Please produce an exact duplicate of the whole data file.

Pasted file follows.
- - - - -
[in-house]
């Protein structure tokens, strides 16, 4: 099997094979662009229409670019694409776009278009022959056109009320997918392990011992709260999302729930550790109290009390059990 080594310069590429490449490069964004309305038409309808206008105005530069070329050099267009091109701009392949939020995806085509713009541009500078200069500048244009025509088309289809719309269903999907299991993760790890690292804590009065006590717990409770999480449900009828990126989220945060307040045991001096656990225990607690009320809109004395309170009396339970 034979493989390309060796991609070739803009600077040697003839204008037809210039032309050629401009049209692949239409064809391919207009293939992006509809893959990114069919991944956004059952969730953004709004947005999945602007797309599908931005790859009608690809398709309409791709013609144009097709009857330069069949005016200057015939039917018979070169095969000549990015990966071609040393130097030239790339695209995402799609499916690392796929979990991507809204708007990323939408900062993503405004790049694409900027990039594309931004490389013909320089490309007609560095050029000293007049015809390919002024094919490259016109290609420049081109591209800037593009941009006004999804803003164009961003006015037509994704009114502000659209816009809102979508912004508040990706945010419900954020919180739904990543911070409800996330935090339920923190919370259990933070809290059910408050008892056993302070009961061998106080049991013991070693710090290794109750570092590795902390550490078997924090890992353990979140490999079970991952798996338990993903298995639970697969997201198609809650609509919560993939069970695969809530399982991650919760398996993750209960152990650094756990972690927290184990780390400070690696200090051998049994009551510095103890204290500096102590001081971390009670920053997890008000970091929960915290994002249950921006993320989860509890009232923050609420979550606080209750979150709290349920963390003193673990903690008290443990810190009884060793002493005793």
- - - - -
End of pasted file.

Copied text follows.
[in-house]
């Protein structure tokens, strides 16, 4: 099997094979662009229409670019694409776009278009022959056109009320997918392990011992709260999302729930550790109290009390059990 080594310069590429490449490069964004309305038409309808206008105005530069070329050099267009091109701009392949939020995806085509713009541009500078200069500048244009025509088309289809719309269903999907299991993760790890690292804590009065006590717990409770999480449900009828990126989220945060307040045991001096656990225990607690009320809109004395309170009396339970 034979493989390309060796991609070739803009600077040697003839204008037809210039032309050629401009049209692949239409064809391919207009293939992006509809893959990114069919991944956004059952969730953004709004947005999945602007797309599908931005790859009608690809398709309409791709013609144009097709009857330069069949005016200057015939039917018979070169095969000549990015990966071609040393130097030239790339695209995402799609499916690392796929979990991507809204708007990323939408900062993503405004790049694409900027990039594309931004490389013909320089490309007609560095050029000293007049015809390919002024094919490259016109290609420049081109591209800037593009941009006004999804803003164009961003006015037509994704009114502000659209816009809102979508912004508040990706945010419900954020919180739904990543911070409800996330935090339920923190919370259990933070809290059910408050008892056993302070009961061998106080049991013991070693710090290794109750570092590795902390550490078997924090890992353990979140490999079970991952798996338990993903298995639970697969997201198609809650609509919560993939069970695969809530399982991650919760398996993750209960152990650094756990972690927290184990780390400070690696200090051998049994009551510095103890204290500096102590001081971390009670920053997890008000970091929960915290994002249950921006993320989860509890009232923050609420979550606080209750979150709290349920963390003193673990903690008290443990810190009884060793002493005793």